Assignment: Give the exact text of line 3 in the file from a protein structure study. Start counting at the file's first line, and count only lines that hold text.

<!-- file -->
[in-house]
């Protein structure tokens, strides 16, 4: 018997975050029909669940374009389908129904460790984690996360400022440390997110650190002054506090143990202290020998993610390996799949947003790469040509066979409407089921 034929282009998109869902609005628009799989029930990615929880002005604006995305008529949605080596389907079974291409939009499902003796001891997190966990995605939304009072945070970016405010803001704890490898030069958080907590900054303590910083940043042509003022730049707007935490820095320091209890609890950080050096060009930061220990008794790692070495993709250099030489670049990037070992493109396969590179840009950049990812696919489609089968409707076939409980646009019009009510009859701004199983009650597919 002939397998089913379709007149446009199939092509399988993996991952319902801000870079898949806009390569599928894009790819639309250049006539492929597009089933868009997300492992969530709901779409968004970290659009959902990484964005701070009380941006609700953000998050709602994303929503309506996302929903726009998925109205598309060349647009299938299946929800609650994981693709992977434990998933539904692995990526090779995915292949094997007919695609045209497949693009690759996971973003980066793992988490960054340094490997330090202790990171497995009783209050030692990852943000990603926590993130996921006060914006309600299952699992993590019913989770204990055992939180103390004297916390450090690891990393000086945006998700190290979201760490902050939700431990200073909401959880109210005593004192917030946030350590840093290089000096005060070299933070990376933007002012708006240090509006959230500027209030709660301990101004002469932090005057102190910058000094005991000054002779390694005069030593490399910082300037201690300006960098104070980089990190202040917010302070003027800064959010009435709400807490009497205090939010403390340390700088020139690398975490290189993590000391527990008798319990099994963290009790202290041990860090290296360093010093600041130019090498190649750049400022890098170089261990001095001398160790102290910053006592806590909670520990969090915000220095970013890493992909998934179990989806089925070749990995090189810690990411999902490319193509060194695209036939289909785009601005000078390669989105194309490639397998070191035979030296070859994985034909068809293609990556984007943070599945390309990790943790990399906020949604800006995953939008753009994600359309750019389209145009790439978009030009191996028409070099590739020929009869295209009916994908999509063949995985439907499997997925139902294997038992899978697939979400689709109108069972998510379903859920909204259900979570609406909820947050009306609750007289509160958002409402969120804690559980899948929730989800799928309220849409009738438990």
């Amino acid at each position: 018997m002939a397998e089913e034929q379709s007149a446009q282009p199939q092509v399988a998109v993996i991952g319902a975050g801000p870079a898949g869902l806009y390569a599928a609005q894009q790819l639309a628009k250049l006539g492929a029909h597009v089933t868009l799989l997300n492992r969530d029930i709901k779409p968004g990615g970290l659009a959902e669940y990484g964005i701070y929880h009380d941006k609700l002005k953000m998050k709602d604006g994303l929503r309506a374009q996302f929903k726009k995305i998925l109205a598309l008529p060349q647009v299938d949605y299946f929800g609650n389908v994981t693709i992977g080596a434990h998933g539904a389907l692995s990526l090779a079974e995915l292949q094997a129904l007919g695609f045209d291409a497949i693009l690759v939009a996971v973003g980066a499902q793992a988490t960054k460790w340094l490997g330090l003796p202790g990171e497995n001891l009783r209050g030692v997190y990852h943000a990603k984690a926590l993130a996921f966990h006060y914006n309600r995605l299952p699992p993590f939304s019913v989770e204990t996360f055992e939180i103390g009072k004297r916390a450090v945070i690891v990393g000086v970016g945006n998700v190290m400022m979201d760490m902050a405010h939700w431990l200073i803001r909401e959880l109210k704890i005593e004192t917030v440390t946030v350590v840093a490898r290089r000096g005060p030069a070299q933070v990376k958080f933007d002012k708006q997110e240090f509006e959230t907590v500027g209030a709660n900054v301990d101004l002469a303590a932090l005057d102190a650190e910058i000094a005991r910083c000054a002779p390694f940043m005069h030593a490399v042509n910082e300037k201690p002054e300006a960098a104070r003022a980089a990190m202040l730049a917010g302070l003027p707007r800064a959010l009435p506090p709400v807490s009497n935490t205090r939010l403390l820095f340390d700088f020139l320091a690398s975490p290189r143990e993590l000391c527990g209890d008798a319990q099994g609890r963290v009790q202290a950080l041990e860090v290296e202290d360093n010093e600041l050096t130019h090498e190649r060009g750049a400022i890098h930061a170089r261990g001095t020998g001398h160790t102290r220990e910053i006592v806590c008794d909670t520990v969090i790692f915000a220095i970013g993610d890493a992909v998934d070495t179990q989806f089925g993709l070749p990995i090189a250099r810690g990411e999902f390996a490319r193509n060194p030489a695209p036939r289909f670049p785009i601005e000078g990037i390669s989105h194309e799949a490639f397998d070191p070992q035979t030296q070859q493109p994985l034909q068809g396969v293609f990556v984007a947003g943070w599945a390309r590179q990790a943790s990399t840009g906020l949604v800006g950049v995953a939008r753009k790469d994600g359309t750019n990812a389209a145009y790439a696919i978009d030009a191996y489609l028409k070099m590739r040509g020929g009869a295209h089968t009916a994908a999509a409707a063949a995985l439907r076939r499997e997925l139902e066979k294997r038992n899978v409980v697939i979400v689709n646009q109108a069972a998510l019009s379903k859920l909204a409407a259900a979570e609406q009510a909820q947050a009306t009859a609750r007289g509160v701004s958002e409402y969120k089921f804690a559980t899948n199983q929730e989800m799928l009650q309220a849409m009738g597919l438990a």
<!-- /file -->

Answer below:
């Amino acid at each position: 018997m002939a397998e089913e034929q379709s007149a446009q282009p199939q092509v399988a998109v993996i991952g319902a975050g801000p870079a898949g869902l806009y390569a599928a609005q894009q790819l639309a628009k250049l006539g492929a029909h597009v089933t868009l799989l997300n492992r969530d029930i709901k779409p968004g990615g970290l659009a959902e669940y990484g964005i701070y929880h009380d941006k609700l002005k953000m998050k709602d604006g994303l929503r309506a374009q996302f929903k726009k995305i998925l109205a598309l008529p060349q647009v299938d949605y299946f929800g609650n389908v994981t693709i992977g080596a434990h998933g539904a389907l692995s990526l090779a079974e995915l292949q094997a129904l007919g695609f045209d291409a497949i693009l690759v939009a996971v973003g980066a499902q793992a988490t960054k460790w340094l490997g330090l003796p202790g990171e497995n001891l009783r209050g030692v997190y990852h943000a990603k984690a926590l993130a996921f966990h006060y914006n309600r995605l299952p699992p993590f939304s019913v989770e204990t996360f055992e939180i103390g009072k004297r916390a450090v945070i690891v990393g000086v970016g945006n998700v190290m400022m979201d760490m902050a405010h939700w431990l200073i803001r909401e959880l109210k704890i005593e004192t917030v440390t946030v350590v840093a490898r290089r000096g005060p030069a070299q933070v990376k958080f933007d002012k708006q997110e240090f509006e959230t907590v500027g209030a709660n900054v301990d101004l002469a303590a932090l005057d102190a650190e910058i000094a005991r910083c000054a002779p390694f940043m005069h030593a490399v042509n910082e300037k201690p002054e300006a960098a104070r003022a980089a990190m202040l730049a917010g302070l003027p707007r800064a959010l009435p506090p709400v807490s009497n935490t205090r939010l403390l820095f340390d700088f020139l320091a690398s975490p290189r143990e993590l000391c527990g209890d008798a319990q099994g609890r963290v009790q202290a950080l041990e860090v290296e202290d360093n010093e600041l050096t130019h090498e190649r060009g750049a400022i890098h930061a170089r261990g001095t020998g001398h160790t102290r220990e910053i006592v806590c008794d909670t520990v969090i790692f915000a220095i970013g993610d890493a992909v998934d070495t179990q989806f089925g993709l070749p990995i090189a250099r810690g990411e999902f390996a490319r193509n060194p030489a695209p036939r289909f670049p785009i601005e000078g990037i390669s989105h194309e799949a490639f397998d070191p070992q035979t030296q070859q493109p994985l034909q068809g396969v293609f990556v984007a947003g943070w599945a390309r590179q990790a943790s990399t840009g906020l949604v800006g950049v995953a939008r753009k790469d994600g359309t750019n990812a389209a145009y790439a696919i978009d030009a191996y489609l028409k070099m590739r040509g020929g009869a295209h089968t009916a994908a999509a409707a063949a995985l439907r076939r499997e997925l139902e066979k294997r038992n899978v409980v697939i979400v689709n646009q109108a069972a998510l019009s379903k859920l909204a409407a259900a979570e609406q009510a909820q947050a009306t009859a609750r007289g509160v701004s958002e409402y969120k089921f804690a559980t899948n199983q929730e989800m799928l009650q309220a849409m009738g597919l438990a």